We all have a favourite ‘Messiah’, but very few can say they have a favourite staged ‘Messiah’.
On May 5 at 3pm The Merry Opera Company will transform St John’s into the performance space for their Handel’s ‘Messiah’. The twelve singers, with organ accompaniment, bring a whole new look to the performance.
We asked Matthew Quirk what it’s all about:
Your performance of the Messiah is staged, what does this add to the interpretation of the piece compared to the more traditional setting?
The Director, John Ramster, writes in the programme: Six weeks before rehearsals I gave each singer a short biography/backstory of the character they would play in the piece – a thumbnail sketch of their life and of the reason why they have come to a spiritual place, both figuratively and literally, where they need comfort. Through Handel’s Messiah, they confront what it means to believe and conversely what it means not to have that conviction and to know and feel that absence. Through the music, they find the solutions or at least the strength to cope. There is no need for the audience to know these personal narratives, and indeed the singers were explicitly forbidden to share their backstories with each other. But these backgrounds provide the singers with a need to discover the music and find motivations to sing from particular viewpoints that give rich and unexpected vocal colours, and as they progress through the piece the audience see them transform and blossom.
Does it work?
I guess the best way to answer this is to look at what the audiences think. Our audiences are have given us a standing ovation at every performance, and people have written to us and about us afterwards as follows:
“Out went the staid choir holding telephone book- sized scores and in came 12 vibrant, passionate performers who ran, danced, grieved, exalted and lived the Messiah.”
“I have never been to a concert before where the entire audience stood and cheered at the end.”
“That was the Messiah I have waited all my life to hear”
“Thank you for opening my eyes to how opera can be such a fundamentally moving experience”
“Even the Dutch gentleman next to me who arrived with the music, intending to go through the words as they were sung, threw his beautifully bound book on the floor and became totally absorbed in the performance.”
“A stunning example of originality and experimentation that paid off”
“Having been to countless Northern performances, with the Hallé Orchestra and Sheffield Philharmonic Chorus or the Huddersfield Choir, our standards are pretty high, but last Saturday was exceptional. It really was an experience I wouldn’t have wanted to miss.”
What do the singers think?
All of us have performed the Messiah in a more traditional format, so I asked some of the singers what it’s like to take part in this production:
“I have to think what the words and music of the Messiah really mean to the character in my backstory.”
“Even after many performances, there are aspects of the others performers’ backstories that I still don’t know. In every performance I see new and unexpected things to which I have to react, and each time this creates something new for me, to which others will react and so on down the line.”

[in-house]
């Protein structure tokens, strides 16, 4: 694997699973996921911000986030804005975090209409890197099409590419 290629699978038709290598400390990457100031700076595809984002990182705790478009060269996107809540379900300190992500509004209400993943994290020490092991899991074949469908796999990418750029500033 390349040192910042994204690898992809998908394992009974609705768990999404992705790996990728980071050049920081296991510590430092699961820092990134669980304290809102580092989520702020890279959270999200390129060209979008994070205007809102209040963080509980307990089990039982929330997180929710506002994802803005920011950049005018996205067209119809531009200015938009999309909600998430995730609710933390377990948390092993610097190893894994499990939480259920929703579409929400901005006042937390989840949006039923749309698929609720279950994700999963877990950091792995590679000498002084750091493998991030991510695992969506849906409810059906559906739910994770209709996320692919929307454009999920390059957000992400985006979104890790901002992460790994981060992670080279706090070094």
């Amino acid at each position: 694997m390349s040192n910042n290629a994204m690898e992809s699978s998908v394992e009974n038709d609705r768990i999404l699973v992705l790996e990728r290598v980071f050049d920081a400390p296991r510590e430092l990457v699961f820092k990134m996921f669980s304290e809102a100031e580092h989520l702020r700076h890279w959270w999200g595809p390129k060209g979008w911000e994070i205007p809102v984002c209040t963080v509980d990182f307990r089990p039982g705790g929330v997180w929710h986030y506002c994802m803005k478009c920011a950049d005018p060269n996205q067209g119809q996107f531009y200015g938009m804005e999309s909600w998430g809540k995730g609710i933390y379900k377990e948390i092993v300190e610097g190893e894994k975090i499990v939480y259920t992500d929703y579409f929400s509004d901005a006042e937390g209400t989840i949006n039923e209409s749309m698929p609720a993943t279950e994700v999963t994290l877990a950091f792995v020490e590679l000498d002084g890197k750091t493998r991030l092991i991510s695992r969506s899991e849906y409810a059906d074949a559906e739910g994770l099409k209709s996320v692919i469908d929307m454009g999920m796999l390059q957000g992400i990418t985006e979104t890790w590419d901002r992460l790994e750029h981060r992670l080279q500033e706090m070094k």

“It is often tempting to let your mind switch off to the words of the arias and choruses in which you’re not involved. But in this production, I have to stay engaged all the time, which gives me a much more profound understanding and perspective.”
“We have not only an intellectual engagement with the music and the text but, because we move around, we gain also a physical and visceral understanding of the emotions it inspires.”
“I have to use the words and music of the Messiah to tell the other performers about myself, and yet even after many performances, they still don’t necessarily know all about my backstory, so this gives me enormous freedom in how I phrase my singing to them, and spontaneity, too, as I respond to their reactions.”
What was it about St. John’s that made you choose it as a venue alongside the other churches in which this is being performed?
We chose St John’s because performing this production there will be very difficult.
This is not as perverse as it may seem! However good a voice a singer may have, nevertheless his or her future career depends heavily upon how well that person can convince an audience. Up-and-coming professionals need to get as much experience as possible of performing in all sorts of different venues. Merry Opera is a charity (please give us money!) that provides this experience.
Not all churches are the same. St John’s is ve-e-e-ry long: the organ is right at the opposite end of the nave from the stage and the conductor. If we were to remain static on the stage then the organist and the conductor could compensate for the big distances, and the echoing acoustic would help to smother any mishaps.
But we will be moving around the church, under the galleries and along the back behind the audience as well as up and down a central aisle, so we will sometimes be very spread out. Some of us will be close to the conductor, others far away; some will be underneath the organ loft, others a long way from it. Those of the audience sitting close to a particular singer will certainly hear him or her, but will the audience sitting in one part of the church hear some singers in time, while another part of the audience hears the same singers out of time?
This is a matter not of failure but of physics: distance and the speed of sound!
We have encountered this in other churches – apparentlty without detriment to the audience’s enjoyment of the performance – but in St John’s it is particularly challenging, and will stretch our performers’ skills accordingly – exactly in line with Merry Opera’s charitable purposes.